Jerusalem's 'day of rage'

Peace envoy Mitchell cancels visit but Israel defiant in rift with US as violent clashes rock East Jerusalem.

Palestinian demonstrators hurl stones at Israeli troops, not seen, in east Jerusalem, Tuesday, March 16, 2010. Dozens of masked Palestinians hurled rocks at police and set tires ablaze across the holy city's volatile eastern sector, where thousands of officers, including reinforcements brought in from other locations, were in place for a fifth straight day. (AP Photo/Dan Balilty) *** Local Caption ***  JRL115_MIDEAST_ISRAEL_PALESTINIANS.jpg
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NAZARETH // Hundreds of Palestinians clashed with Israeli security forces across East Jerusalem yesterday in the worst rioting in years, after Hamas called for a "day of rage". Police fired rubber bullets, stun grenades and tear gas at protesters who hurled stones and set up barricades with rubbish bins and burning tyres.

In one neighbourhood, Israeli police officers disguised as protesters wrestled demonstrators to the ground and handcuffed them. Sixteen Palestinians were taken to hospital with broken bones, eye and stomach injuries, and dozens more were treated on the spot, according to the emergency services. Sixty Palestinians were arrested. Amid the violence, the Israeli government remained defiant in the face of mounting US anger at the diplomatic crisis created by Israel's approval of 1,600 homes for Jewish settlers in East Jerusalem.

Avigdor Lieberman, the Israeli foreign minister said there was no reason to "get hysterical" about falling out with the United States, and that it was unreasonable to "forbid Jews from building in the east of the city or from buying land there". His remarks came as Peace Now, an Israeli peace group, brought to light the approval of a further 309 settler homes in East Jerusalem. In recent days Israeli activists have leaked data suggesting as many as 50,000 homes in East Jerusalem are in the planning pipeline.

Hillary Clinton, the US secretary of state, demanded yesterday that Israel prove its commitment to the peace process, though she brushed aside suggestions that US-Israel relations were in crisis. She called the bonds between the two countries "close" and "unshakeable". The White House spokesman Robert Gibbs yesterday reiterated the sentiment: "[The dispute] does not break the unbreakable bond that we have with the Israeli government and the Israeli people on their security."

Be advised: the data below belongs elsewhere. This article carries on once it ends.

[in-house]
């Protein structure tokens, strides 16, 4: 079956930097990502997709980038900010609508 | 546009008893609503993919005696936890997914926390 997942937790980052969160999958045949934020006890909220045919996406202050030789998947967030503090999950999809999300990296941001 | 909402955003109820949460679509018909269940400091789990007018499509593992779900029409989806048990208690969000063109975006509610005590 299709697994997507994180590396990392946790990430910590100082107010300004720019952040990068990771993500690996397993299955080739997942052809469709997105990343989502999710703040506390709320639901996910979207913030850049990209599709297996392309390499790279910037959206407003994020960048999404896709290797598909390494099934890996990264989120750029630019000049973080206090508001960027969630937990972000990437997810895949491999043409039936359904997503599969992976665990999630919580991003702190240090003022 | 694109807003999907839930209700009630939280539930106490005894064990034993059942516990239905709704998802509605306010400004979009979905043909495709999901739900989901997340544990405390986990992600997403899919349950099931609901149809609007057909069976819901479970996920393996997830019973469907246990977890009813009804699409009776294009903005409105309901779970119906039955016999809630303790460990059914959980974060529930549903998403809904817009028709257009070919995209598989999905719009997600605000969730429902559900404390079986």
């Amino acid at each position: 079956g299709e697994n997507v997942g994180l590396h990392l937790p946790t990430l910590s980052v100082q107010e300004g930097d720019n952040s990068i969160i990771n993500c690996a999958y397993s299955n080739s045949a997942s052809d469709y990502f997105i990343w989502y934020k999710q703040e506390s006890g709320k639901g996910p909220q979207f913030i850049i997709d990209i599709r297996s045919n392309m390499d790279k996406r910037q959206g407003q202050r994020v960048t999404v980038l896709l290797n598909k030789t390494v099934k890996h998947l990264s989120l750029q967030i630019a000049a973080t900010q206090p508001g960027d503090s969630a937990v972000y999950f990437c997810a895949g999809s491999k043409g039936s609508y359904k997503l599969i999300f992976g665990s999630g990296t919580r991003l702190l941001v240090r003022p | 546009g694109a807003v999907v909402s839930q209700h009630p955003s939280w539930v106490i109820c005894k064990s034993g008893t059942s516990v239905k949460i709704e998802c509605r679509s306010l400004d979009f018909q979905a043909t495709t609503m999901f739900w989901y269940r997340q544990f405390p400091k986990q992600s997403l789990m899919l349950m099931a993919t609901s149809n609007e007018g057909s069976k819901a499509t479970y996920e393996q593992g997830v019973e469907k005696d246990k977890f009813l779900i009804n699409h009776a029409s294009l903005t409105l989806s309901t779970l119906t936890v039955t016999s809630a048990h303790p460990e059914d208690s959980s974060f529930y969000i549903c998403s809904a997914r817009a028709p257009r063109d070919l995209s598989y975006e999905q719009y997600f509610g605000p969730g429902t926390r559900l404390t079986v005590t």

However, in a sign of the deepening rift, George Mitchell, the US special peace envoy, cancelled his departure to Israel due on Monday, despite intense lobbying by Israel of the White House to reverse the decision. Mr Mitchell had been due to arrive in the region yesterday to kickstart so-called "proximity talks" between Israel and the Palestinians that have been plunged into crisis by Israel's construction plans for East Jerusalem.

Officially, the cancellation was blamed on "logistical problems". But according to reports in both the US and Israeli media, Mr Mitchell's visit will be put on hold until the White House has received Israeli agreement to key demands that were set out by Mrs Clinton in a phone conversation with the Israeli prime minister, Benjamin Netanyahu, on Friday. "We want to make sure that we have the commitment from both sides that, when he [Mr Mitchell] travels, we can make progress," a US state department spokesman, PJ Crowley, told reporters.

Israel was expected to provide an answer yesterday to the conditions, which are reported to include reversing its building plans in East Jerusalem, making a "substantial gesture" to the Palestinians, and declaring that all the core issues of the conflict, including Jerusalem, will be included in the forthcoming talks. The demands are said to have been issued by Barack Obama, the US president. Instead, Mr Mitchell will probably fly to Moscow on Friday for a meeting of the Quartet of Middle East peace brokers - the United States, the EU, the UN and Russia. Ban Ki-moon, the head of the UN, said Israeli construction in East Jerusalem would be on the agenda of the quartet's discussions.